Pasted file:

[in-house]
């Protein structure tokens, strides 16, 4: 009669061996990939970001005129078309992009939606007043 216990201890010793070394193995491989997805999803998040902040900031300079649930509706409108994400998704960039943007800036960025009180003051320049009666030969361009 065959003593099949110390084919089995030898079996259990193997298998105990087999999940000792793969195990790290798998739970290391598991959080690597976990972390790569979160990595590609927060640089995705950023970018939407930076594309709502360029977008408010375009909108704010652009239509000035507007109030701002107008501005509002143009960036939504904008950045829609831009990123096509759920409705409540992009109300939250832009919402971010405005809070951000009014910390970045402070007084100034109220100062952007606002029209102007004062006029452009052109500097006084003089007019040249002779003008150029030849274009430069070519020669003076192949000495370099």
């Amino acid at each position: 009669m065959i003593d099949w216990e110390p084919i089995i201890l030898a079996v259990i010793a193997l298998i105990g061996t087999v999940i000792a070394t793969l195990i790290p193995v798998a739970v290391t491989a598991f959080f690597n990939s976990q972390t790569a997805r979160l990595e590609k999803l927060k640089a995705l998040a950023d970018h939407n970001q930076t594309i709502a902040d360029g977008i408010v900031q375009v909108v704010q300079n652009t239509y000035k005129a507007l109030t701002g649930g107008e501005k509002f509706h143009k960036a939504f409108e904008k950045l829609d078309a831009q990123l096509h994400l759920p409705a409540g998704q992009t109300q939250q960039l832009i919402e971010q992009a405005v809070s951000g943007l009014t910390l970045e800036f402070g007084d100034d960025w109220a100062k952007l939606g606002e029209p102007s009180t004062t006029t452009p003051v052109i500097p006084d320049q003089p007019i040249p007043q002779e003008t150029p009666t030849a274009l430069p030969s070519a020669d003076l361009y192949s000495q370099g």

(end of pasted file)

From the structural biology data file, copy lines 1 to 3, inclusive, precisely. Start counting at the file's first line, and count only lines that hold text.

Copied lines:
[in-house]
């Protein structure tokens, strides 16, 4: 009669061996990939970001005129078309992009939606007043 216990201890010793070394193995491989997805999803998040902040900031300079649930509706409108994400998704960039943007800036960025009180003051320049009666030969361009 065959003593099949110390084919089995030898079996259990193997298998105990087999999940000792793969195990790290798998739970290391598991959080690597976990972390790569979160990595590609927060640089995705950023970018939407930076594309709502360029977008408010375009909108704010652009239509000035507007109030701002107008501005509002143009960036939504904008950045829609831009990123096509759920409705409540992009109300939250832009919402971010405005809070951000009014910390970045402070007084100034109220100062952007606002029209102007004062006029452009052109500097006084003089007019040249002779003008150029030849274009430069070519020669003076192949000495370099």
């Amino acid at each position: 009669m065959i003593d099949w216990e110390p084919i089995i201890l030898a079996v259990i010793a193997l298998i105990g061996t087999v999940i000792a070394t793969l195990i790290p193995v798998a739970v290391t491989a598991f959080f690597n990939s976990q972390t790569a997805r979160l990595e590609k999803l927060k640089a995705l998040a950023d970018h939407n970001q930076t594309i709502a902040d360029g977008i408010v900031q375009v909108v704010q300079n652009t239509y000035k005129a507007l109030t701002g649930g107008e501005k509002f509706h143009k960036a939504f409108e904008k950045l829609d078309a831009q990123l096509h994400l759920p409705a409540g998704q992009t109300q939250q960039l832009i919402e971010q992009a405005v809070s951000g943007l009014t910390l970045e800036f402070g007084d100034d960025w109220a100062k952007l939606g606002e029209p102007s009180t004062t006029t452009p003051v052109i500097p006084d320049q003089p007019i040249p007043q002779e003008t150029p009666t030849a274009l430069p030969s070519a020669d003076l361009y192949s000495q370099g």